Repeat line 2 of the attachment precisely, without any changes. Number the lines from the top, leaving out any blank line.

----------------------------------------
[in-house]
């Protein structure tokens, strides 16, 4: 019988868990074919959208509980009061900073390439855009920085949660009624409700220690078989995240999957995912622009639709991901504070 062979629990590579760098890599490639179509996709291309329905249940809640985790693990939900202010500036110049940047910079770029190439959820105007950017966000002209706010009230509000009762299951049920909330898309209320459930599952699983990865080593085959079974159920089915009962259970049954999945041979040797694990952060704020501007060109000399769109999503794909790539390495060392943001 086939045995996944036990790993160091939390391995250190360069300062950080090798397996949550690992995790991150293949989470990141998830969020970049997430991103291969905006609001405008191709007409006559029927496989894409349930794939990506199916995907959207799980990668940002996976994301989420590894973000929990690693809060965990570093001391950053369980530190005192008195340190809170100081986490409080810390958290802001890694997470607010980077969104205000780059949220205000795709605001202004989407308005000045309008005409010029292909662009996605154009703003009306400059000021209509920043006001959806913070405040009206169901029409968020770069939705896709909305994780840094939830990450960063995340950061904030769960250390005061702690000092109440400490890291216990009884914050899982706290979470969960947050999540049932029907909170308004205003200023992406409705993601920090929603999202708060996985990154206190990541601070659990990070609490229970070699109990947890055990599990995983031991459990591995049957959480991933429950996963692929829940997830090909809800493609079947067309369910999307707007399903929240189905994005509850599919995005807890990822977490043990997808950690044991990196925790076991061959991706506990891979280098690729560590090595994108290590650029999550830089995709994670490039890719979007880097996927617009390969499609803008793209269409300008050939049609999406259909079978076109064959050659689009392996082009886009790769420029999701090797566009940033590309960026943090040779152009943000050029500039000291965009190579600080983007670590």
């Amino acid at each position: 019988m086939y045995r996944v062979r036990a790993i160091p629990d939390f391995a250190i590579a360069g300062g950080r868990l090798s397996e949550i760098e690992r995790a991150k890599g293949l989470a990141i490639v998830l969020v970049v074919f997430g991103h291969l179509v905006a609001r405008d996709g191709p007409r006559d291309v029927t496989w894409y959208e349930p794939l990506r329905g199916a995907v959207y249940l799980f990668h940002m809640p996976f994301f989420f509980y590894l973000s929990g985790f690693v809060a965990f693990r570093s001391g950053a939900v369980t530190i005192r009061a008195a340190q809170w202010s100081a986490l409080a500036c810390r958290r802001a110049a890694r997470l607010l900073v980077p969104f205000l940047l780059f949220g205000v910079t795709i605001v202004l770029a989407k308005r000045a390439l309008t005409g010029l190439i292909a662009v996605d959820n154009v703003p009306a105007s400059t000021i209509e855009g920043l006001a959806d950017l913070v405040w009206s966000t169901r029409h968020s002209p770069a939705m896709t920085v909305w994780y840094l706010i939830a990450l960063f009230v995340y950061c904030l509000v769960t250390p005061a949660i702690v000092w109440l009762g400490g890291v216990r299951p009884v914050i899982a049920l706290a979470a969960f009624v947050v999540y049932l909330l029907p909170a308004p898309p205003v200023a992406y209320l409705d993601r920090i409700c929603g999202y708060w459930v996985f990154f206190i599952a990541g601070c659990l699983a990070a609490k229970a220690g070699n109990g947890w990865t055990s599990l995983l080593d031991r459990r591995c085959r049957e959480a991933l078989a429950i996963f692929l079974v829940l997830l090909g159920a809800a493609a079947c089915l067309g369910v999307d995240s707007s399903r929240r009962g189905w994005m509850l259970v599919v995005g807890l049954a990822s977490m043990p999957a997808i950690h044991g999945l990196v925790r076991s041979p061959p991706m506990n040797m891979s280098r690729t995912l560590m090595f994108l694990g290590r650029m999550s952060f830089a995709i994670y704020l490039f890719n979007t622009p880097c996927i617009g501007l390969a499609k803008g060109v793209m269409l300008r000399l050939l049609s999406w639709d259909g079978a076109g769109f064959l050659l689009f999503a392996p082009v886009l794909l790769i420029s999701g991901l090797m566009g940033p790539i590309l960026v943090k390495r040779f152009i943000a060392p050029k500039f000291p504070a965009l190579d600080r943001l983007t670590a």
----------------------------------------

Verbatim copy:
């Protein structure tokens, strides 16, 4: 019988868990074919959208509980009061900073390439855009920085949660009624409700220690078989995240999957995912622009639709991901504070 062979629990590579760098890599490639179509996709291309329905249940809640985790693990939900202010500036110049940047910079770029190439959820105007950017966000002209706010009230509000009762299951049920909330898309209320459930599952699983990865080593085959079974159920089915009962259970049954999945041979040797694990952060704020501007060109000399769109999503794909790539390495060392943001 086939045995996944036990790993160091939390391995250190360069300062950080090798397996949550690992995790991150293949989470990141998830969020970049997430991103291969905006609001405008191709007409006559029927496989894409349930794939990506199916995907959207799980990668940002996976994301989420590894973000929990690693809060965990570093001391950053369980530190005192008195340190809170100081986490409080810390958290802001890694997470607010980077969104205000780059949220205000795709605001202004989407308005000045309008005409010029292909662009996605154009703003009306400059000021209509920043006001959806913070405040009206169901029409968020770069939705896709909305994780840094939830990450960063995340950061904030769960250390005061702690000092109440400490890291216990009884914050899982706290979470969960947050999540049932029907909170308004205003200023992406409705993601920090929603999202708060996985990154206190990541601070659990990070609490229970070699109990947890055990599990995983031991459990591995049957959480991933429950996963692929829940997830090909809800493609079947067309369910999307707007399903929240189905994005509850599919995005807890990822977490043990997808950690044991990196925790076991061959991706506990891979280098690729560590090595994108290590650029999550830089995709994670490039890719979007880097996927617009390969499609803008793209269409300008050939049609999406259909079978076109064959050659689009392996082009886009790769420029999701090797566009940033590309960026943090040779152009943000050029500039000291965009190579600080983007670590």